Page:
This is the final work Delacroix devoted to a theme that had first attracted him in 1835. It depicts the exiled poet Ovid, who in A.D. 8 was banished from Rome to the coast of the Black Sea, at present-day Constantsa, Romania. He was treated with kindness by the Scythians, who are shown feeding him and expressing mare’s milk for him to drink. This painting reprises a larger composition that Delacroix exhibited at the Salon of 1859 (now National Gallery, London). Reviews were mixed, but its admirers included Edgar Degas and the critic Charles Baudelaire, who wrote “The mind sinks into it with a slow and appreciative rapture…”
In A.D. 8 the poet Ovid (Publius Ovidius Naso, 43 B.C.–A.D. 17/18), author of Metamorphoses, was banished from Rome for life by Emperor Augustus and sent to the coast of the Black Sea, at Tomis or Tomi, present-day Constantsa, Romania. He recounted his exile in Tristia and Epistulae ex Ponto; the reason behind the punishment is unknown. Delacroix’s first treatment of this subject—the artist alone, misunderstood, and unappreciated—was an oil sketch (whereabouts unknown), based on which his assistant Louis de Planet (1814–1875) completed the pendentive painting in the cupola devoted to the theme of poetry in the Library of the Palais Bourbon, Paris, about 1844 (see Maurice Sérullaz, Les peintures murales de Delacroix, Paris, 1963, pp. 57–59, 324, pl. 55). In an article published in Le Constitutionnel on January 31, 1848, Delacroix described the subject as follows: “He is seated sadly on the cold, naked earth, in a barbarian land. A Scythian family offers him simple gifts, mare’s milk, and wild fruit” (for trans. see Vincent Pomarède in Delacroix: The Late Work, exh. cat., Philadelphia, 1996, p. 234). The Greek historian Strabo (64 B.C.–A.D. 24) appears to be the ultimate source for the information that mare’s milk in various forms was “much relished” by the Scythians (as noted by Davies 1970).
On April 10, 1849, Delacroix mentioned the subject in his journal, as one to which he might devote a painting, and about 1855–56 he worked up a drawing (Swiss private collection; see Stuffmann 2008, pp. 76–78, no. 26) and a closely related oil sketch (whereabouts unknown; Johnson 1986, no. 318). In 1856 his friend the banker Benoît Fould (1792–1858) commissioned him to execute a painting on this theme. The resulting canvas (National Gallery, London, NG 6262; Johnson 1986, no. 334) was completed in early 1859, after Fould’s death, but his widow graciously accepted her late husband’s commitment, paying Delacroix 6,000 francs for the painting and offering to make it available for that year’s Salon. The catalogue offered the following description: “Ovid in exile among the Scythians. Some examine him with curiosity, others welcome him in their own way, offering him mare’s milk, wild fruit, etc.” (see Pomarède 2001, p. 236). It was one of the few paintings by Delacroix in the 1859 Salon that was generally well received, and it inspired some of Charles Baudelaire’s most memorable lines: “And just as exile gave the brilliant poet that quality of sadness which he had hitherto lacked, so melancholy has clothed the painter’s superabundant landscape with its own magical gaze. . . ” and, a little further on “The mind sinks into it with a slow and appreciative rapture, as it would sink into the heavens, or into the sea’s horizon—into eyes brimming with thought, or a rich and fertile drift of reverie” (“Salon of 1859,” in Baudelaire: Art in Paris, 1845–1862, trans. and ed. Jonathan Mayne, London, 1965, p. 171).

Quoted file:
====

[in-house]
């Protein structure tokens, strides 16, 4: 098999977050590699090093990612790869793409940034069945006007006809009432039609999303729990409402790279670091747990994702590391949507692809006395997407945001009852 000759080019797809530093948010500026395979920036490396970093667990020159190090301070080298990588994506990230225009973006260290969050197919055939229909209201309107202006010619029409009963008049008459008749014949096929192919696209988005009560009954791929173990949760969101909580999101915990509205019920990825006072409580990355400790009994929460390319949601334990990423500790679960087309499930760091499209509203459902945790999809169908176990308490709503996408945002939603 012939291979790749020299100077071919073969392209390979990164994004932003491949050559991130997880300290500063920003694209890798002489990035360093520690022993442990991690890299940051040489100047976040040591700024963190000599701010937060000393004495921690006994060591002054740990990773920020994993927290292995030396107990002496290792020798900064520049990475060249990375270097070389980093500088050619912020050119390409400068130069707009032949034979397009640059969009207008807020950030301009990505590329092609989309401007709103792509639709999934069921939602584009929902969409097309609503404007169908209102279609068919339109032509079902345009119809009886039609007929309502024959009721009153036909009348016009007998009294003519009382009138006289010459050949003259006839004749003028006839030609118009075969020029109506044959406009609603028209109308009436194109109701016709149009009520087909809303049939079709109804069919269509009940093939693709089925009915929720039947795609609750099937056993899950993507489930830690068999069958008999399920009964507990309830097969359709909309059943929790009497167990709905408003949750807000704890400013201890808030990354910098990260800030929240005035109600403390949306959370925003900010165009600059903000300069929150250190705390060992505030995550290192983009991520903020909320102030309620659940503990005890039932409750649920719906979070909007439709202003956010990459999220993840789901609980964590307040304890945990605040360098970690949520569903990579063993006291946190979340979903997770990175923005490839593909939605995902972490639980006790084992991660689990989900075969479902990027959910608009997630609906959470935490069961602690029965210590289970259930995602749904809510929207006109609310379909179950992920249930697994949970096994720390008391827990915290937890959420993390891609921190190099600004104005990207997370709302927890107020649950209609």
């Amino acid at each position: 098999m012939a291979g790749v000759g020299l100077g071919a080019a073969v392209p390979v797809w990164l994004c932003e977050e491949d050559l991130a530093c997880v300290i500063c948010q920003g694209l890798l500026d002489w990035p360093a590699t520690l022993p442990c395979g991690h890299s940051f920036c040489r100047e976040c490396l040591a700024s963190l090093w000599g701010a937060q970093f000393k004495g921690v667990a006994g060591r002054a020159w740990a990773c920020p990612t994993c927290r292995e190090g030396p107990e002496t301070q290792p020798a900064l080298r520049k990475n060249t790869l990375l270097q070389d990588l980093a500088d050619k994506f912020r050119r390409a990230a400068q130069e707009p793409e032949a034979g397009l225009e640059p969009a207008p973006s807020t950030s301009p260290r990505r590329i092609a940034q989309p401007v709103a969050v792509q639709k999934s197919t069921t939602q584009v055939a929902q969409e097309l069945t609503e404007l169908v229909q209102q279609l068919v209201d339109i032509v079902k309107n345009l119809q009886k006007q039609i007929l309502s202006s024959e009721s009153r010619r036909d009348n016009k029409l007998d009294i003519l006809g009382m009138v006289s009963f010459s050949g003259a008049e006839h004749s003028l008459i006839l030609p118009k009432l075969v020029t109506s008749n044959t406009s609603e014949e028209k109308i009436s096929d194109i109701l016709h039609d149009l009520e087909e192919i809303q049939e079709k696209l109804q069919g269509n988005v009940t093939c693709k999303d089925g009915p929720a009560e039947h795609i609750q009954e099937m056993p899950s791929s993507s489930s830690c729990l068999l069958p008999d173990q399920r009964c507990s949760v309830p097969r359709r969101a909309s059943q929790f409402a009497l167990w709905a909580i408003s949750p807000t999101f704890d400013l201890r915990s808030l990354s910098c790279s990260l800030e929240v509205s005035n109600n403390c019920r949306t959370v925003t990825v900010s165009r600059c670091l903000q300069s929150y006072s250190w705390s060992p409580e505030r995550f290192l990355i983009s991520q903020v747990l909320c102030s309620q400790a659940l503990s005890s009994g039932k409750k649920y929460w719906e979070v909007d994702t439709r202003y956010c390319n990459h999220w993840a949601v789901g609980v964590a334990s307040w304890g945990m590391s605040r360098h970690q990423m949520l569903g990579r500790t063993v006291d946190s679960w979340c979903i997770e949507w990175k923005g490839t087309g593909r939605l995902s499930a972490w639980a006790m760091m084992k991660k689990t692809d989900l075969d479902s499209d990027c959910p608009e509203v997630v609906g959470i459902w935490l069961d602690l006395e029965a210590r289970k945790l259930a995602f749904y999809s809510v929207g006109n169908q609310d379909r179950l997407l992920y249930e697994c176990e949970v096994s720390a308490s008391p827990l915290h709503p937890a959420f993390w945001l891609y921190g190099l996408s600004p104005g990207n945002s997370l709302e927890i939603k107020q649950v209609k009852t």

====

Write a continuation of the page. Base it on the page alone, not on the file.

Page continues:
The Salon canvas is nearly three times larger than the Metropolitan’s version of 1862, a cabinet picture intended for a private collector, which was painted on paper, and the compositional scale has been altered, resulting in a very different effect. (The relative dimensions are 34 1/4 x 51 1/4 in., or 87.6 x 130 cm, for the London version, as compared to 12 5/8 x 19 3/4 in., or 32.1 x 50.2 cm, for the New York version.) The landscape in the later painting is not as “superabundant” as before, and the figures are proportionately larger. Delacroix retained the cruciform diagonal on which the perspective is based, but by placing the groupings closer together and nearer to the picture plane, he arrived at a more boldly frieze-like arrangement that is closer to the original drawing and oil sketch. Increased plasticity of form is also arrived at through a greater use of impasto.
Delacroix did not mention the late variant—his final treatment of the theme of Ovid’s exile—in his journal or, as far as is known, in his letters. Its first owner was the Belgian industrialist François Alfred Mosselman (1810–1867), who may have acquired it directly from him or from a dealer. In either case, he did not have it for long: it was included in his collection sale on March 5, 1863, not six months before Delacroix died on August 13.
[Asher Ethan Miller 2014]
Image & Description Courtesy: The Collection on the website of Metropolitan Museum of Art
[The Masters’ Gallery introduces selected art works of famous artists and a brief explanation on the context of the work.]